Which is an essential component of meekness: the ability to remain calm and composed because you see the bigger picture.  You know who you really are and how things will ultimately work out.  Meekness depends on the ability to know what’s really important.  The meek man or woman doesn’t need to yell, or demand, or cause a big stink or start a fight, because they have confidence in their identity, purpose, and future and they demonstrate it in their attitude and conduct toward others.

Think about this: how much of your frustration, how much of your anger, how much of your stress and tension are the result of not getting the things you want the way you want them? And how much of that could be transformed if only you would see yourself with eternal eyes – if you could see your true identity and know what’s really yours?

5 ​​Blessed are the meek,

​​For they shall inherit the earth.

If you know you’re a son or daughter of the King, there’s a lot of stuff you stop worrying about.  If you allow your identity to come from the God of the universe instead of the people around you, if you truly believe that all the treasures and joys of the Kingdom of God are already available to you in Christ right now and even more are coming in Heaven, you can settle down.  You can let go of pride, boasting, self-protection and self-promotion BECAUSE you have confidence in your identity and destiny.

Which brings us back to a point we made in earlier studies: it needs to be remembered that the beatitudes are not natural qualities, character traits, or personality styles.  The kind of meekness put forward here is not something you’re born with.  You don’t read through the list of beatitudes like a quiz to figure out which Disney Princess you are, or which of the X-men or Avengers you’re most like.  You don’t read through these behaviors and blessings and say, “Oh, this one is me.”

The kind of meekness Jesus is speaking of is not natural, it’s supernatural, it is produced by knowing who you are.  If you are a Christian, if you are born-again, if you are forgiven and adopted as a child of God, you WILL inherit the earth and you HAVE an eternal destiny.  Knowing that, believing that, is what produces meekness in us.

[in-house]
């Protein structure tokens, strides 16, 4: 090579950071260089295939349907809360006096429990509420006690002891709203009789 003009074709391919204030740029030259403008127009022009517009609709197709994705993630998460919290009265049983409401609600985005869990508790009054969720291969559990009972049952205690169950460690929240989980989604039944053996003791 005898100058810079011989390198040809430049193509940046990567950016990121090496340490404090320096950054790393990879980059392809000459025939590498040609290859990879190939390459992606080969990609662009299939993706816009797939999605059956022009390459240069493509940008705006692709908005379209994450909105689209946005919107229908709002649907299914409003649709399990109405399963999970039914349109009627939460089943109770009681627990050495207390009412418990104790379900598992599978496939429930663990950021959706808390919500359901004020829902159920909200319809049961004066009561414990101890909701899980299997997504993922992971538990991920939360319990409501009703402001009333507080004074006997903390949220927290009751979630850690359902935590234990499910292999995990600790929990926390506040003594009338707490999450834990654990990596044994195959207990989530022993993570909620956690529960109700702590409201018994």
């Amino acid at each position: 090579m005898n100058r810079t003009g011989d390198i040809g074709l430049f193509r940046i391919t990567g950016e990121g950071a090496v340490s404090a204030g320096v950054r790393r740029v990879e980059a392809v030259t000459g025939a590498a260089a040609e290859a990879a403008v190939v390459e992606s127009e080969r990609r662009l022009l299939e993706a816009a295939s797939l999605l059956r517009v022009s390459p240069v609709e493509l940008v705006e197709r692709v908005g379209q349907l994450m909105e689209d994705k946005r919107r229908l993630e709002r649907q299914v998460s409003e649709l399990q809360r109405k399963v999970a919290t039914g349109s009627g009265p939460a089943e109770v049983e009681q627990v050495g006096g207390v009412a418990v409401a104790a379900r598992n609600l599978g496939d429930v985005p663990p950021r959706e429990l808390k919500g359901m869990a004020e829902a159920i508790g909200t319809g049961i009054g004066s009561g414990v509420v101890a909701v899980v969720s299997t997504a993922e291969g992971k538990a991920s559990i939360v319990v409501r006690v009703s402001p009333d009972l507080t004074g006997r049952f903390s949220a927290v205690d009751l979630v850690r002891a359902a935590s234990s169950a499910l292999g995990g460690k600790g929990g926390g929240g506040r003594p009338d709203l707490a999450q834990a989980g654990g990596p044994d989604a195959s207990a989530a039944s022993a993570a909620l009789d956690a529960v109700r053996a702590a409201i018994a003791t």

You see, if I know I’m going to inherit the earth because of my position in Christ, then I don’t have to fight you for my rights.  I don’t have to fight for my identity.  I am already accepted in the Beloved.  I don’t need a promotion, I don’t need a boyfriend, I don’t need your recommendation or commendation or smile.  I don’t need the acceptance or approval of my team or neighbors.  I have the kingdom of Heaven. I have Christ the Son.  I don’t have to strive and fight and struggle and compromise and keep up.  I can relax and be me.

In fact, I must. Because as we’ve discussed before, these blessings of the Beatitudes are promised to all Christians, but the behaviors of the Beatitudes are expected of all Christians as well.  In other words, if you are a Christian, God is leading you toward meekness. Whether you’re quiet and withdrawn by nature, or loud and bombastic, you WILL become increasingly meek as you follow Christ.  This is His ideal. This is His goal for all of us and you cannot opt out of it or gloss over it or say, “that’s not really who I am.”  Of course it’s not.  But this is who God will make you if you’re submitting to Him.

You were made to live in a dependent relationship with God and to inherit the earth because He is your Father, but by nature we tend to defy Him.  We tend to run away from meekness.  We want to be known for our strength. Even if you’re quiet, you might cultivate this idea of yourself as being quietly strong, an anvil of iron under a quiet shell.  Or we want to be known as an aggressive go-getter who can make things happen, the independent, expressive type with the power and drive to get things done.

And why do we think this way?  Because most of us think the powerful will inherit the earth.  And there are times and places where that does happen, a strong man takes over, a domineering woman takes charge and everyone underneath endures their reign of terror.  Well, aggressiveness can get you into some positions of power, but it doesn’t keep you there.  In fact, it becomes a liability instead of an asset and you create a culture where people are looking for the opportunity to show you what aggression really is and either passively or actively begin challenging and subverting you.

Jesus Christ, is fully capable of aggression, He is a victorious veteran of spiritual combat, but He quietly calls you to come, and stop striving so hard to accomplish, stop fighting so much with others, and find your identity and rest in Him, let Him lead you into meekness and let Him give you the whole world.

We move on to our next Beatitude,